Friday, Nevada regents vote on general fee increases for our colleges and universities. Administrators seek four percent annual hikes for four years for resident undergraduates and lower percentages for non-resident and graduate students, who pay much higher fees.
As I’ve done for three years on general fee increases, I’ll oppose them.
The key fact is this: In-state fees at UNR and UNLV doubled in real (inflation-adjusted) terms in the past dozen years, but real incomes of Nevada families paying those fees declined slightly. (Fees at our other colleges increased 50 percent to 80 percent.)
Two things have driven the increases: weak cost management in higher education and cuts in state support. So, administrators and regents have compensated by raising fees.
In the private sector, market competition decreases real costs over time and increases the value of goods and services delivered. (If it didn’t lead to continually doing more with less, we’d still live in caves and trees.) For example, 90 years ago, 25 percent of the average family budget was spent on food. Today, food takes less than 10 percent and we get more convenience, more nutritious and varied diets, and much more dining out.
Government and education (the sector most controlled by government) do not reap good long-term gains. Instead, they are slow in technological progress, innovation and business-model change. These cost-management problems cause them to consume ever-growing fractions of our incomes. Why? They lack the discipline of market competition, and run instead on the political allocation of resources that favors resistance to change, administrative bloat, and incumbent providers over challengers and consumers.
In Nevada, state spending on the two largest budget sectors — K-12 schools and health and human services — and total state spending have all increased significantly, especially in the Great Recession and wretched recovery caused by government excess. However, higher education and the rest of the state budget have joined the incomes of families and businesses in real decline. Tax cuts played no role because taxes actually rose.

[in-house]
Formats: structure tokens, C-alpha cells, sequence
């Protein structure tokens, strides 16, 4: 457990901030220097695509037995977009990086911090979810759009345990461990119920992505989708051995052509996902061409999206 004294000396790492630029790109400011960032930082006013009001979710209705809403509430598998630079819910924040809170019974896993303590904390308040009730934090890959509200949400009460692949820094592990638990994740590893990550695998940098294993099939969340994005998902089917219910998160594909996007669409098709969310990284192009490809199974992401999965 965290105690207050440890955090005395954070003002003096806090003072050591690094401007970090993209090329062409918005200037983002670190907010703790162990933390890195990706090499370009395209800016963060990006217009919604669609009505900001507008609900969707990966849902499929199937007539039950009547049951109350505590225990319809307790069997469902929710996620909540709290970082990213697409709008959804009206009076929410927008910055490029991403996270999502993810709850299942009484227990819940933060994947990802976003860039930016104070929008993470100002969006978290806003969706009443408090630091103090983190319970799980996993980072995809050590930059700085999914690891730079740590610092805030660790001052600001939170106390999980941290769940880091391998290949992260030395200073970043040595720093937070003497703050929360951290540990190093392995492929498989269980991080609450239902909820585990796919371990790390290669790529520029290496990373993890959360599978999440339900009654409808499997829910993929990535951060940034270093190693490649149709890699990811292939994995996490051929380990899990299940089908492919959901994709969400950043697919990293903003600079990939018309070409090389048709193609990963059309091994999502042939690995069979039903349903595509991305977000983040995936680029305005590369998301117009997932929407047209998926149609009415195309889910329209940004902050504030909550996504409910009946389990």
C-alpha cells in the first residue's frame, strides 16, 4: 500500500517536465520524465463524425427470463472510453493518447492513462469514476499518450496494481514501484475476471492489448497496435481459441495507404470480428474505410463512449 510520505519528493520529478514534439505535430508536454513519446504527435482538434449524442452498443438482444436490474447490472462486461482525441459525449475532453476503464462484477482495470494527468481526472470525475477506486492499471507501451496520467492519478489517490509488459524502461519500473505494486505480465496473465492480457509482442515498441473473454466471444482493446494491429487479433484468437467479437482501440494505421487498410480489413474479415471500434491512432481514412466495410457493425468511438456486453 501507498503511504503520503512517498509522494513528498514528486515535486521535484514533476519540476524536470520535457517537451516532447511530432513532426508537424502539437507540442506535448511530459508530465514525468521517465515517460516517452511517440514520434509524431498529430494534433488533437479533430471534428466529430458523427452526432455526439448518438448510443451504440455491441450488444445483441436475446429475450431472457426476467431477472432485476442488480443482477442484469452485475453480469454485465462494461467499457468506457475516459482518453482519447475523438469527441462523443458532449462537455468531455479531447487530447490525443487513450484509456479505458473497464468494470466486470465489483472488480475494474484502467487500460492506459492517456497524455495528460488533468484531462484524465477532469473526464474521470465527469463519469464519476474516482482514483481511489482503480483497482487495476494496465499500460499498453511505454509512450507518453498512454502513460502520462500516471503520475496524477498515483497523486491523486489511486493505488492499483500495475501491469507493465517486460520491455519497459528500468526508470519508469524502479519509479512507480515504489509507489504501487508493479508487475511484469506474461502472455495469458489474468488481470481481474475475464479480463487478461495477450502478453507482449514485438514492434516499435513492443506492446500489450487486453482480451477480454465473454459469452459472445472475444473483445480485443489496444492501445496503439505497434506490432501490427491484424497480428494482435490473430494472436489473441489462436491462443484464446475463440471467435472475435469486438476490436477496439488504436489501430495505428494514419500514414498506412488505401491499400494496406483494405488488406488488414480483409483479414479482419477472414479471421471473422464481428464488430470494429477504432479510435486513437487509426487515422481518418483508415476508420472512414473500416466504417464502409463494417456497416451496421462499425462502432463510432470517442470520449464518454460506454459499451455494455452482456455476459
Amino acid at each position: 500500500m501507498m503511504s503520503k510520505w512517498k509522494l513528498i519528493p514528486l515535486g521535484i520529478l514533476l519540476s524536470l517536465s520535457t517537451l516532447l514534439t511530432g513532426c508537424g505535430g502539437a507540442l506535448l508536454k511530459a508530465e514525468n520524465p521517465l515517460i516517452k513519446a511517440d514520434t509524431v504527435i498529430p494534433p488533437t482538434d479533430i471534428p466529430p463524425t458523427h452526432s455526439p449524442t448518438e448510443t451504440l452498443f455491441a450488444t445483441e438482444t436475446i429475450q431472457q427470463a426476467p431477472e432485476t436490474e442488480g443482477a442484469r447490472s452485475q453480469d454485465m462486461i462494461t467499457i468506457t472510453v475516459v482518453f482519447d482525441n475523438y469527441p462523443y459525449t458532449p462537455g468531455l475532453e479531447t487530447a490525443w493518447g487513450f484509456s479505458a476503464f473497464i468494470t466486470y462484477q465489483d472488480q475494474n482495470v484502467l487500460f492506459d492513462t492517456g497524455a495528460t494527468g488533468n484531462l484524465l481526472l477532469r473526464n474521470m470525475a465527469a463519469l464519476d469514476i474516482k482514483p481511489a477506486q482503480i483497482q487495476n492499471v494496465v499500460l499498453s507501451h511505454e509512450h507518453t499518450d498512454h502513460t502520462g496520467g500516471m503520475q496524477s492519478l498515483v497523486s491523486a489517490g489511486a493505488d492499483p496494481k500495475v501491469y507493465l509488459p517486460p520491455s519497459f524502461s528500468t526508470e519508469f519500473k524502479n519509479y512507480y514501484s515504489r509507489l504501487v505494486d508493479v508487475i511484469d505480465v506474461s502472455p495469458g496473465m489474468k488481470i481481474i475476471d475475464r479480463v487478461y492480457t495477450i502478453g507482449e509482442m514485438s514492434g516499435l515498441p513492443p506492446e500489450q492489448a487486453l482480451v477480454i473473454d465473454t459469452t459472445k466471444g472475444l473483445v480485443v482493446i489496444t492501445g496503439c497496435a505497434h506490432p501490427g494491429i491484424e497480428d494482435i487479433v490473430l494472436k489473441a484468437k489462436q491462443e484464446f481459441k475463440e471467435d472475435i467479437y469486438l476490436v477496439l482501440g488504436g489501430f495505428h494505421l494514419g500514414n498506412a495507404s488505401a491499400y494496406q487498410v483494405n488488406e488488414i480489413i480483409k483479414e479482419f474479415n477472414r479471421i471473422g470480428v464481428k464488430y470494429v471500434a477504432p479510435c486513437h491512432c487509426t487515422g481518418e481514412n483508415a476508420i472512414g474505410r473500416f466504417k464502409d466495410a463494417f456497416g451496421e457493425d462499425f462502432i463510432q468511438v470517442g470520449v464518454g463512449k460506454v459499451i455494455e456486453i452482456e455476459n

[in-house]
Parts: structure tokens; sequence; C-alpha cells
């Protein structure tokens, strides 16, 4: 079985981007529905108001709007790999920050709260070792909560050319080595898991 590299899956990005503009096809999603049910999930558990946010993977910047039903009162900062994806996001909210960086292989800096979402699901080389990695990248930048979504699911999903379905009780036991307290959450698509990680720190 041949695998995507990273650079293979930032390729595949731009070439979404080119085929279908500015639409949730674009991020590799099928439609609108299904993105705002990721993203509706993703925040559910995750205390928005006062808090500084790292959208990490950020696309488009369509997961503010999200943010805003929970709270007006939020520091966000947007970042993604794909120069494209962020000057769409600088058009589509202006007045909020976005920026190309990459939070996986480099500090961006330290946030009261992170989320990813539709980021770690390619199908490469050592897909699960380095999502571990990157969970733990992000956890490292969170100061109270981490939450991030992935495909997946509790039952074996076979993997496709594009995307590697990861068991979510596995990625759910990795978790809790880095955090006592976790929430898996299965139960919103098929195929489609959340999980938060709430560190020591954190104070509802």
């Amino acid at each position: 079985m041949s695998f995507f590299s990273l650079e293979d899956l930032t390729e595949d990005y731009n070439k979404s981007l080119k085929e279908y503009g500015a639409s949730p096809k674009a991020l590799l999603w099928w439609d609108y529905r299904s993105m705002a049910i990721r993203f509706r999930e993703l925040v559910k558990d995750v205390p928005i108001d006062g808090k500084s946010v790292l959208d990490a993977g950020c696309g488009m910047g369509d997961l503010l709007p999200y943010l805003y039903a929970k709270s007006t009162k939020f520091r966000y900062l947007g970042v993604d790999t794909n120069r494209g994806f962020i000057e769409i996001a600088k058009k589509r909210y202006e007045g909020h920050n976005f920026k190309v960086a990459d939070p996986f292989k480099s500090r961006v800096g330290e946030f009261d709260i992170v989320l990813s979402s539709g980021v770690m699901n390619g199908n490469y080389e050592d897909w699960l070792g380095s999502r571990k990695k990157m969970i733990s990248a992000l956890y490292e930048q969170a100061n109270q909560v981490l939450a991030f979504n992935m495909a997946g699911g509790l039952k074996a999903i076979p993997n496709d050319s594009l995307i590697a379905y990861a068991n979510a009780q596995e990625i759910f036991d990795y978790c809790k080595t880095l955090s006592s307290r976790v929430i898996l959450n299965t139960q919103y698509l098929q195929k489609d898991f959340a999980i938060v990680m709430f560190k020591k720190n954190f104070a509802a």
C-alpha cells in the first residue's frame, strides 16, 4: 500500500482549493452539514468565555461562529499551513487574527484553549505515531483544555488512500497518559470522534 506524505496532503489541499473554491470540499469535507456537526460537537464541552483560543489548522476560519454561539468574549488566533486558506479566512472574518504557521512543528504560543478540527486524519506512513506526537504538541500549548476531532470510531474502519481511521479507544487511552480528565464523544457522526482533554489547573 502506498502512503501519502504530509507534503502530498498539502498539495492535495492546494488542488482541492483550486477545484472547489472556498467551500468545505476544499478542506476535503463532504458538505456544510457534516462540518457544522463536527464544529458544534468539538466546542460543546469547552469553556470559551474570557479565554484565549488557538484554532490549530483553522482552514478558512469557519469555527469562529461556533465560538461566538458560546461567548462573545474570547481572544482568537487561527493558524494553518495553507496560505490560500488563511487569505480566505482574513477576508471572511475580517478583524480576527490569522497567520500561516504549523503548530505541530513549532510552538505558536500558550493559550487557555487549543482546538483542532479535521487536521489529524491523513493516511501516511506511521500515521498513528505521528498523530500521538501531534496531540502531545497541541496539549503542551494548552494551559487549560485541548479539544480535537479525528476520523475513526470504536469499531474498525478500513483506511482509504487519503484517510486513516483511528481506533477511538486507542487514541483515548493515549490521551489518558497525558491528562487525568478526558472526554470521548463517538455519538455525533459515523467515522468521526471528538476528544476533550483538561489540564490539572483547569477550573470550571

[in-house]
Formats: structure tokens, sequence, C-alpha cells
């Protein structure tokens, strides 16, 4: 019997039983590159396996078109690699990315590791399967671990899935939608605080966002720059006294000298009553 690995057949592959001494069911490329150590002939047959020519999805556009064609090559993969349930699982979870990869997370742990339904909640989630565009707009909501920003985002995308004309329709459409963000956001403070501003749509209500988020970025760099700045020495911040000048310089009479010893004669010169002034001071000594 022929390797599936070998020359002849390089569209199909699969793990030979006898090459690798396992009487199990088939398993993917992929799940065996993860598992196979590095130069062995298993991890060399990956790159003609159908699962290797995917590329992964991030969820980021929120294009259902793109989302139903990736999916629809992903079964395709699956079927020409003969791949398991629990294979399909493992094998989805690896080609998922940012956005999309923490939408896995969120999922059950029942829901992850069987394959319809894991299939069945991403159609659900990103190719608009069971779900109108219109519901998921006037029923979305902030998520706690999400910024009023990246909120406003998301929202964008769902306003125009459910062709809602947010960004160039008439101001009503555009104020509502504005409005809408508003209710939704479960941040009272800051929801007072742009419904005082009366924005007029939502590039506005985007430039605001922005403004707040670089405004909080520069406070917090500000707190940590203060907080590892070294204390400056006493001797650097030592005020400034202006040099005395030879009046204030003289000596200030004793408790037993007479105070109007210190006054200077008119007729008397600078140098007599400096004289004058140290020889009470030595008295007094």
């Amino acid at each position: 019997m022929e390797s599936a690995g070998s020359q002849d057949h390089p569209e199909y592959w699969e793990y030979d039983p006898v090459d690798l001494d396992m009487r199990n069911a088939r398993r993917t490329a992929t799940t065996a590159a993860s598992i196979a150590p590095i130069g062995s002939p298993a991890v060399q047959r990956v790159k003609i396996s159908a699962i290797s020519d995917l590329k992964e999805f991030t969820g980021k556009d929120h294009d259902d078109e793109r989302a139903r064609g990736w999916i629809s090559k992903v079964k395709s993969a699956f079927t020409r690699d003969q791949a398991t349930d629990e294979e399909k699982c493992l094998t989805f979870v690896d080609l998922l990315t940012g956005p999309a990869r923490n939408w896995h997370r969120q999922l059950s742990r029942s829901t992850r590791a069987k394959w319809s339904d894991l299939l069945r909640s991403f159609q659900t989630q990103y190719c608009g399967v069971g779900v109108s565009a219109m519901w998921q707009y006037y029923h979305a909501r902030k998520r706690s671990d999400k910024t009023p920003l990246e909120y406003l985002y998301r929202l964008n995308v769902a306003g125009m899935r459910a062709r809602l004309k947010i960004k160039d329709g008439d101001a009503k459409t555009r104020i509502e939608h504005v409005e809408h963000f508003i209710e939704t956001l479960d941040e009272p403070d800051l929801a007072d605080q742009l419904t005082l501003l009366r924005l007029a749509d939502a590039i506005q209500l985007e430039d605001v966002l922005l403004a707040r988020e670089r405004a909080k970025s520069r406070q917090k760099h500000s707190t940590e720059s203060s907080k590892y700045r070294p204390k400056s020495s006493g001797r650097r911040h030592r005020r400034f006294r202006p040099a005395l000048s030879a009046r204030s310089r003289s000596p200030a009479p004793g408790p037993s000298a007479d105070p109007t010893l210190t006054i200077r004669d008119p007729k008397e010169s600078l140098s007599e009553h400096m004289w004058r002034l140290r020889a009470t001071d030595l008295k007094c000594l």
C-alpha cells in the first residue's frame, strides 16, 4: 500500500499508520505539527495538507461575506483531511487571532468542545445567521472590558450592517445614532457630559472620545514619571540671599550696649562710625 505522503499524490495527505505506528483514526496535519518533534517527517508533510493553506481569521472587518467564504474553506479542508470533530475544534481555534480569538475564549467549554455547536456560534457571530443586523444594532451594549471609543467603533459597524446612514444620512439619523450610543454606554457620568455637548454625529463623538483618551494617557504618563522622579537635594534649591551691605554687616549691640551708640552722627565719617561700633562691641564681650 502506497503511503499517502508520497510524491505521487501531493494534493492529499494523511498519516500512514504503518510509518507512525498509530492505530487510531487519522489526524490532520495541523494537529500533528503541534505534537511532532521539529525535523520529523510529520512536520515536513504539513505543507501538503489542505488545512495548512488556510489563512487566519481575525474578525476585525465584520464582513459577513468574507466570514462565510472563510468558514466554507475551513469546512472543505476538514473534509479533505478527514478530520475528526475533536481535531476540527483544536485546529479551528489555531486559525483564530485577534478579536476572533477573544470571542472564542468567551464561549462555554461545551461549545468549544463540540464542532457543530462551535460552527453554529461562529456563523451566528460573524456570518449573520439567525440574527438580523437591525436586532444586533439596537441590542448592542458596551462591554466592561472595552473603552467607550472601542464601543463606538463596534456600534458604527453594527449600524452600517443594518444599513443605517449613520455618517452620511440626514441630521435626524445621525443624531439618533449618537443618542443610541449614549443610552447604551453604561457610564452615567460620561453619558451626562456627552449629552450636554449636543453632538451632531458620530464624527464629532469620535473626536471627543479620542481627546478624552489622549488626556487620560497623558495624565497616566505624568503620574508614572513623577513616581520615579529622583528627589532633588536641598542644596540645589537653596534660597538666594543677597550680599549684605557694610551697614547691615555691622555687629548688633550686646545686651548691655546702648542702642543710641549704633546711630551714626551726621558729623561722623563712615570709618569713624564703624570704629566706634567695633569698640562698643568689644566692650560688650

That the recent decline in total instructional spending, adjusted for changing university and college enrollments, approximates the rate of decrease in Nevadans’ incomes is appropriate. But it’s only a start to remedying long-term poor cost management.
One can argue that a decade ago taxpayers were paying too much of higher education’s freight — about two-thirds, with students’ families paying one-third. However, because of fee increases and cuts in state support, the burden is now roughly evenly split.
Research shows that higher education delivers public benefits to society at large and not just private benefits to students. So, it is reasonable for taxpayers to carry perhaps half the load. K-12 costs are overwhelmingly subsidized by the public for just this reason.
Apologists for the allegedly “moderate” increases note that other states have adopted similar hikes and that Nevada’s fees are in the mainstream for comparable institutions. Besides the fact that some of the high-cost allegedly comparable universities — California, Washington and others — are not comparable to UNLV and UNR, there’s a more basic problem. Namely, all those institutions also suffer the same weak cost-management problems and undue favoritism for K-12 and HHS that Nevada colleges do; that standard is too low.
American higher education may lead the world, but recent polls show that business leaders and the public do not share our sanguine view of our performance. Considering the hikes of recent years, we need to skip the increases and focus on innovation, improved value and cost management.
Ron Knecht is an economist, law school graduate and Nevada higher education regent.